Ian Conyers

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Ian Conyers
IanConyers.jpg
Member of the Michigan Senate
from the 4th district
Assumed office
November 23, 2016
Preceded by Virgil Smith Jr.
Personal details
Born Ian Kyle Conyers
(1988-10-28) October 28, 1988 (age 29)
Detroit, Michigan, U.S.
Political party Democratic
Education Georgetown University (BA, MA)
Conyers participating in peace rally to address gun violence in the City of Detroit. March 2016

Ian Kyle Conyers (born October 28, 1988) is an American politician who represents the 4th District of Michigan in the Michigan Senate. He is a member of the Democratic Party.

Conyers sits on the Economic Development & International Investment, Energy & Technology, and Banking & Financial Services Committees in the State Senate. He is minority vice chair of the Transportation Committee.

Personal life[edit]

Conyers was born and raised in Detroit, where his family has lived since his great-grandfather, John Conyers, Sr. moved there from rural Georgia as part of the Great Migration. His grandfather, William Conyers, was the younger brother of resigned Congressman John Conyers, Jr.[1]

Conyers serves on the board of Athletes Without Limits, an organization that sponsors and funds travel for competitive athletes with intellectual disabilities.

Education[edit]

Conyers attended University of Detroit Jesuit High School and later Georgetown University, where he obtained a B.A. in government. While at Georgetown, Conyers played football and was a member of the fraternity Kappa Alpha Psi.[2][1] Conyers also received a master's degree in urban and regional planning from Georgetown.[1]

Political career[edit]

2016 election[edit]

On January 27, 2016, Conyers filed to run in the Primary Election for Michigan's 3rd State House District.[3]

On April 13, 2016, Conyers filed to run in the Primary Election for Michigan's 4th State Senate District to replace Virgil Smith Jr., who had resigned from office amid a domestic violence scandal. In the Democratic Primary, Conyers won a nine-candidate race with 34.52% of the vote.[4] In the General Election, Conyers defeated Republican Keith Franklin with 76.55% of the vote.[5][6][7] He entered office as the youngest state senator in Michigan's history to that date, at 28 years of age.[8]

2018 Congressional special election[edit]

On December 5, 2017, Ian Conyers interviewed with the New York Times and ABC News, prior to John Conyers' scheduled announcement on the Mildred Gaddis Show. In the interview, Ian Conyers stated that Congressman Conyers had revealed his plans to him: “He is not resigning. He is going to retire,” Conyers told the Times. “His doctor advised him that the rigor of another campaign would be too much for him just in terms of his health.” Conyers also said that his great-uncle encouraged him to run for the seat and that he would be running to replace the elder Conyers.[9]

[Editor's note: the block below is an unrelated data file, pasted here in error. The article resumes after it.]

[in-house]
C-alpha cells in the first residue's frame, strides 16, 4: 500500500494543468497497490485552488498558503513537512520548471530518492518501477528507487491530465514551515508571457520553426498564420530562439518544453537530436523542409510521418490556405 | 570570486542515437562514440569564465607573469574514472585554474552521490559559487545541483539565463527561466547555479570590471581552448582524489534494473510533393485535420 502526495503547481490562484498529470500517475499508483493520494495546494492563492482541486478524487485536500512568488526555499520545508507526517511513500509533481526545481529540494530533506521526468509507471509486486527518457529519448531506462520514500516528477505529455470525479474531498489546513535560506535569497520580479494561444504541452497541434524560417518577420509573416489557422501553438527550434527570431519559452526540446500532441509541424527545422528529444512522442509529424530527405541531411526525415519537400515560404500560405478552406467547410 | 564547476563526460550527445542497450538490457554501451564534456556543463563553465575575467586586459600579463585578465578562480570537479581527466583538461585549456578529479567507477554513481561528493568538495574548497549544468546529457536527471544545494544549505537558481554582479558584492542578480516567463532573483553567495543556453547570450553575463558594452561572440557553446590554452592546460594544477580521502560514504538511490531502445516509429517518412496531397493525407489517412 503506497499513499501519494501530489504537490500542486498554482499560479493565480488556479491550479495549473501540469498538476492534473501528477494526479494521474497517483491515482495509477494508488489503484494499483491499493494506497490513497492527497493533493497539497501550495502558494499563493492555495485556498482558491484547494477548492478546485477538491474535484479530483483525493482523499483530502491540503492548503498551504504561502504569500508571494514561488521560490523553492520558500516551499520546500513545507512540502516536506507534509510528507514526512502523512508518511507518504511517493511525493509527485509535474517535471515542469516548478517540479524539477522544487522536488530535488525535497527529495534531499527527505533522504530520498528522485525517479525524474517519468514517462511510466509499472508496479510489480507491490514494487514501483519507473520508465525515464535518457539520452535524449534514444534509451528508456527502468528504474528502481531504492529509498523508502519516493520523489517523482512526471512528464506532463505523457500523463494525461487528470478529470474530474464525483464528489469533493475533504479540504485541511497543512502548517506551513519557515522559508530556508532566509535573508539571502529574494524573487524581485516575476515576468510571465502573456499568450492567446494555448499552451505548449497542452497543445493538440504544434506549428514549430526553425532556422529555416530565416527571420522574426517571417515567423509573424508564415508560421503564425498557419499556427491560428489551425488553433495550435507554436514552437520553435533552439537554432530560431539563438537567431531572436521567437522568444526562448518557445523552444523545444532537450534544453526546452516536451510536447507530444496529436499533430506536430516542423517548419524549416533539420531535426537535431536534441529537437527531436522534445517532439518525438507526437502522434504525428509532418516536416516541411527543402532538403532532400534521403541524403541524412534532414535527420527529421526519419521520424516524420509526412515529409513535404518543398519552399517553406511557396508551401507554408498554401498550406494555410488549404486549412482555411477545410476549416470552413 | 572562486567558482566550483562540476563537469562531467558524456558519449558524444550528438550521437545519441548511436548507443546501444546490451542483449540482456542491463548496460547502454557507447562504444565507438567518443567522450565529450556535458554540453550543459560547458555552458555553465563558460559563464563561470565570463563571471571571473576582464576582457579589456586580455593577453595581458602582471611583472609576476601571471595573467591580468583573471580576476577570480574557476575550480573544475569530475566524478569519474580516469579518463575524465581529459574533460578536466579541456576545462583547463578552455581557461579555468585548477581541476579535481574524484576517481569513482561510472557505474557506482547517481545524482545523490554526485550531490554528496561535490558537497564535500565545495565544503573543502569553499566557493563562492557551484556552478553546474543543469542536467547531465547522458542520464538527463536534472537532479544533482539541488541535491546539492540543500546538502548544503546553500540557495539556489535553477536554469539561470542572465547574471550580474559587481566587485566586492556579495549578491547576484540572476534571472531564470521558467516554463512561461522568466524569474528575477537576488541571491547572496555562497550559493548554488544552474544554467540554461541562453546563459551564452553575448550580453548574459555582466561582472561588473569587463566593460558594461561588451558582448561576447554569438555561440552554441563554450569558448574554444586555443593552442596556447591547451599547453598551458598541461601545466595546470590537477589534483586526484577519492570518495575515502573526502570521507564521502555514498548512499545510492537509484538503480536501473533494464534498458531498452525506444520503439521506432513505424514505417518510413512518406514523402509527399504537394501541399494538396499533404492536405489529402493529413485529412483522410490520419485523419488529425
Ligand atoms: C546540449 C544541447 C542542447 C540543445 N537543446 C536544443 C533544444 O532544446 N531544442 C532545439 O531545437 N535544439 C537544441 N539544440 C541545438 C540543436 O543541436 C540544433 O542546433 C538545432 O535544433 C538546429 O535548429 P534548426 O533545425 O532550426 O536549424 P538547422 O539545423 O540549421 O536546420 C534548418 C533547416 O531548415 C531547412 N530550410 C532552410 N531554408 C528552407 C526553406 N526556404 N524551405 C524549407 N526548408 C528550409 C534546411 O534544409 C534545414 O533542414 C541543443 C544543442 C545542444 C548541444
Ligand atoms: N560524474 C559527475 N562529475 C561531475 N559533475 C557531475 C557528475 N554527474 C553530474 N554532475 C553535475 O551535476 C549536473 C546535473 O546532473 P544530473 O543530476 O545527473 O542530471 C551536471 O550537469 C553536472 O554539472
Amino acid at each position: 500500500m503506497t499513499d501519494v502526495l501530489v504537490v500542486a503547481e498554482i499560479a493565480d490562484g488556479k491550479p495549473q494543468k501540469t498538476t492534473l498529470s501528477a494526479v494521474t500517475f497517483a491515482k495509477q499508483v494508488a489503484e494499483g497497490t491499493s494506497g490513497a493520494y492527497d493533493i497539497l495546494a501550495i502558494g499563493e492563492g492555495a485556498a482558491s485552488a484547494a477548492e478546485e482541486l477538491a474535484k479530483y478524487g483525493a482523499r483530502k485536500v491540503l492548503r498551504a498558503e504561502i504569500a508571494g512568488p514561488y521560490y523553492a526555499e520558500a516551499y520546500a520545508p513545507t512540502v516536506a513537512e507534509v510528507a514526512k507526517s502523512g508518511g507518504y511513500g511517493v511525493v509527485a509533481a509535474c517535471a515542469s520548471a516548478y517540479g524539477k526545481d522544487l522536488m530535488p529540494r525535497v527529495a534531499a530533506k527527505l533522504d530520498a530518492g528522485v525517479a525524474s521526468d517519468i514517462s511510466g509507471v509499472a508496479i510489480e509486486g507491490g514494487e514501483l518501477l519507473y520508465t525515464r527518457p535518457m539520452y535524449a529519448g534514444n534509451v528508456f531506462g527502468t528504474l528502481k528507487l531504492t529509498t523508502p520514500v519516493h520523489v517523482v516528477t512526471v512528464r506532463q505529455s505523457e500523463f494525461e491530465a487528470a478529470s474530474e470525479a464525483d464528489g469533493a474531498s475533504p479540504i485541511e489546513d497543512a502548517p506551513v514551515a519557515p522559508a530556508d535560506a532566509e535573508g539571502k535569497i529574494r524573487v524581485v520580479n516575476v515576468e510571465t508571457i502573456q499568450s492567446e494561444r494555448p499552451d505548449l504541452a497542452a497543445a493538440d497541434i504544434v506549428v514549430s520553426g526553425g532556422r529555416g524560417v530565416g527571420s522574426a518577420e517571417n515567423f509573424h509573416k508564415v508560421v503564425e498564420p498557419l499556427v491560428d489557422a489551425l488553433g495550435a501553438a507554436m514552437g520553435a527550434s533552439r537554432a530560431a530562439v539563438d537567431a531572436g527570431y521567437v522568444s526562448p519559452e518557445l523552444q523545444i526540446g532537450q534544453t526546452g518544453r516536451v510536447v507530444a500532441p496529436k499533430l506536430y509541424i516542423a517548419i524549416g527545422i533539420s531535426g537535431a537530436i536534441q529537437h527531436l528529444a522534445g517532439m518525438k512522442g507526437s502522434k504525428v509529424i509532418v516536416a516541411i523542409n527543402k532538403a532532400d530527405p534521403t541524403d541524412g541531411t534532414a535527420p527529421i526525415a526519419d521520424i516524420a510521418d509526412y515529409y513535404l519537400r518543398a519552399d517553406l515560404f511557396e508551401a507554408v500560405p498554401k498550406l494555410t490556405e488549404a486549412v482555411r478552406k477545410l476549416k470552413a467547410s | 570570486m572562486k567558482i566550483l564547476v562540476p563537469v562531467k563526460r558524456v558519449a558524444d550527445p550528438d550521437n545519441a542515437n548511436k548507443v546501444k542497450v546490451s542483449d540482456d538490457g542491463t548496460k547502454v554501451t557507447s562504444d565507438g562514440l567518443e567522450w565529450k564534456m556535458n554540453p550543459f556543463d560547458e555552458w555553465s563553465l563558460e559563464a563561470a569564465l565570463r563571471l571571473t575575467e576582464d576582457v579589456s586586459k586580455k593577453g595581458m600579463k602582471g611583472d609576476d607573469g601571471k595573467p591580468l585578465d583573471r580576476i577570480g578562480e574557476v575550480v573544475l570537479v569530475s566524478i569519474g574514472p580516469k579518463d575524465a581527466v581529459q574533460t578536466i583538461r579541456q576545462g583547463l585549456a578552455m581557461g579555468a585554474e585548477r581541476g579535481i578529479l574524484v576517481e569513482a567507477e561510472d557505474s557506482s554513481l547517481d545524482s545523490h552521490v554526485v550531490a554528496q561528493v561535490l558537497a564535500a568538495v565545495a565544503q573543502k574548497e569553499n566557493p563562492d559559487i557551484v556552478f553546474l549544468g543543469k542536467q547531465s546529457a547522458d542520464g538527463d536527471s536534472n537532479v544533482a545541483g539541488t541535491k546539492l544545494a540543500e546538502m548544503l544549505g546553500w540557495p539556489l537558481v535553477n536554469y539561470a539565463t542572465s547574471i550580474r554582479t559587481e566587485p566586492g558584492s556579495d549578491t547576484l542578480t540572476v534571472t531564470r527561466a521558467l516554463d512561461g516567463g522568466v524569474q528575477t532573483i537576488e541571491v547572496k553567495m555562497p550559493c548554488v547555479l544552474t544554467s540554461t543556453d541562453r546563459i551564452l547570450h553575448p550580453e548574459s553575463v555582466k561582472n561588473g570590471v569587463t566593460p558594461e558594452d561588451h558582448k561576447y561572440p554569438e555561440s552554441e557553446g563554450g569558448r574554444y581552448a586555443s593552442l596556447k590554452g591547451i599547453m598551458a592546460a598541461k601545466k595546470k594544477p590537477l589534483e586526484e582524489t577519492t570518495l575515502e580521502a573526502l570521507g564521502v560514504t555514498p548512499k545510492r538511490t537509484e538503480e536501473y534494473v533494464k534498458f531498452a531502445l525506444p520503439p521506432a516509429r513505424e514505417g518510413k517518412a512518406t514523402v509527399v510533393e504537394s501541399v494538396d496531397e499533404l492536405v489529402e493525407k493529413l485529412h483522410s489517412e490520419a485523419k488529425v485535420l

Ian Conyers unexpected announcement angered John Conyers, Jr.’s wife Monica Conyers, who tweeted that the reports of the retirement were “innuendo and rumor.” Ian Conyers, who was in Israel, tweeted back: “Monica - I spoke to my great uncle Thursday night via phone from hospital. His advice Run!”[10] Later that day, John Conyers, Jr. announced his immediate retirement and endorsed his son, John Conyers III to succeed him.[11] John Conyers III said he did not seek his father’s endorsement and hasn’t decided whether to run for public office.[12] Ian Conyers tweeted a link to controversial social media posts by Conyers III, suggesting his family “needs to do damage control immediately.” The posts included multiple photos of an underage Conyers III posing with bottles of alcohol, including one picture of him holding Moet behind the steering wheel of a Cadillac. Ian Conyers urged the local and national media to take “a thorough look at all candidates” vying to replace his great-uncle.[13]

On January 19, 2018, Ian Conyers formally announced his candidacy for the 13th Congressional District vacancy.[14]

References[edit]

  1. ^ a b c Conyers, Ian. "About Me". Michigan Senate Democrats. Retrieved 25 February 2018. 
  2. ^ "Ian Conyers Bio - GUHOYAS.COM - Georgetown University Official Athletic Site Football - GUHOYAS.COM, Georgetown University Official Athletic Site". Guhoyas.Com. October 28, 1988. Retrieved December 5, 2017. 
  3. ^ "Candidate Listing 2016 Primary". State of Michigan. 
  4. ^ "2016 Michigan State Primary Results". 
  5. ^ "2016 Michigan Election Results". 
  6. ^ Ian Conyers wins bid to replace resigned Sen. Virgil Smith (August 3, 2016). "Ian Conyers wins bid to replace resigned Sen. Virgil Smith". MLive.com. Retrieved December 5, 2017. 
  7. ^ http://www.detroitnews.com/story/news/politics/elections/2016/11/08/michigan-wayne-house-results/93503926/
  8. ^ "Conyers, Plawecki, Green assume seats in Senate, House". Freep.com. November 29, 2016. Retrieved December 5, 2017. 
  9. ^ "John Conyers to Leave Congress Amid Harassment Claims". The New York Times. December 5, 2017. Retrieved April 24, 2018. 
  10. ^ "John Conyers Was An Icon. Then He Lost His Way". Politico. December 6, 2017. Retrieved April 24, 2018. 
  11. ^ "Conyers vs. Conyers? Congressman backs son for seat". Detroit News. December 5, 2017. Retrieved April 24, 2018. 
  12. ^ "Ian Conyers announces U.S. Congress bid". Detroit News. January 19, 2018. Retrieved April 24, 2018. 
  13. ^ "Conyers vs. Conyers? Congressman backs son for seat". Detroit News. December 5, 2017. Retrieved April 24, 2018. 
  14. ^ "Ian Conyers announces U.S. Congress bid". Detroit News. January 19, 2018. Retrieved April 24, 2018. 

External links[edit]